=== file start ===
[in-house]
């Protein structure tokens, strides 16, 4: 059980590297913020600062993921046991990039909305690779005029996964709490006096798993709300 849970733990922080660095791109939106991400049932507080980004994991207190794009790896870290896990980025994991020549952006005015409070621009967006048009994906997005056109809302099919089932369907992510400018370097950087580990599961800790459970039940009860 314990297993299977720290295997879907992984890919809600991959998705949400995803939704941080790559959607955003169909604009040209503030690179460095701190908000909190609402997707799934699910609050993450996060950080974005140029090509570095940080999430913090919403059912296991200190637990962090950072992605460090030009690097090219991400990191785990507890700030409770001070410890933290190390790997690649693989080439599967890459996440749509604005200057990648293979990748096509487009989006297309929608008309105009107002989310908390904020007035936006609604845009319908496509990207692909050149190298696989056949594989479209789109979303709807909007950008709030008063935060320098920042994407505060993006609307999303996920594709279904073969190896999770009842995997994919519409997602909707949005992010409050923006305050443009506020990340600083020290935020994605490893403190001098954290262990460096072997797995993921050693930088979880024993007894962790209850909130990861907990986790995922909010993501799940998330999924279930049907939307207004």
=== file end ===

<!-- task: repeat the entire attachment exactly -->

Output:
[in-house]
């Protein structure tokens, strides 16, 4: 059980590297913020600062993921046991990039909305690779005029996964709490006096798993709300 849970733990922080660095791109939106991400049932507080980004994991207190794009790896870290896990980025994991020549952006005015409070621009967006048009994906997005056109809302099919089932369907992510400018370097950087580990599961800790459970039940009860 314990297993299977720290295997879907992984890919809600991959998705949400995803939704941080790559959607955003169909604009040209503030690179460095701190908000909190609402997707799934699910609050993450996060950080974005140029090509570095940080999430913090919403059912296991200190637990962090950072992605460090030009690097090219991400990191785990507890700030409770001070410890933290190390790997690649693989080439599967890459996440749509604005200057990648293979990748096509487009989006297309929608008309105009107002989310908390904020007035936006609604845009319908496509990207692909050149190298696989056949594989479209789109979303709807909007950008709030008063935060320098920042994407505060993006609307999303996920594709279904073969190896999770009842995997994919519409997602909707949005992010409050923006305050443009506020990340600083020290935020994605490893403190001098954290262990460096072997797995993921050693930088979880024993007894962790209850909130990861907990986790995922909010993501799940998330999924279930049907939307207004």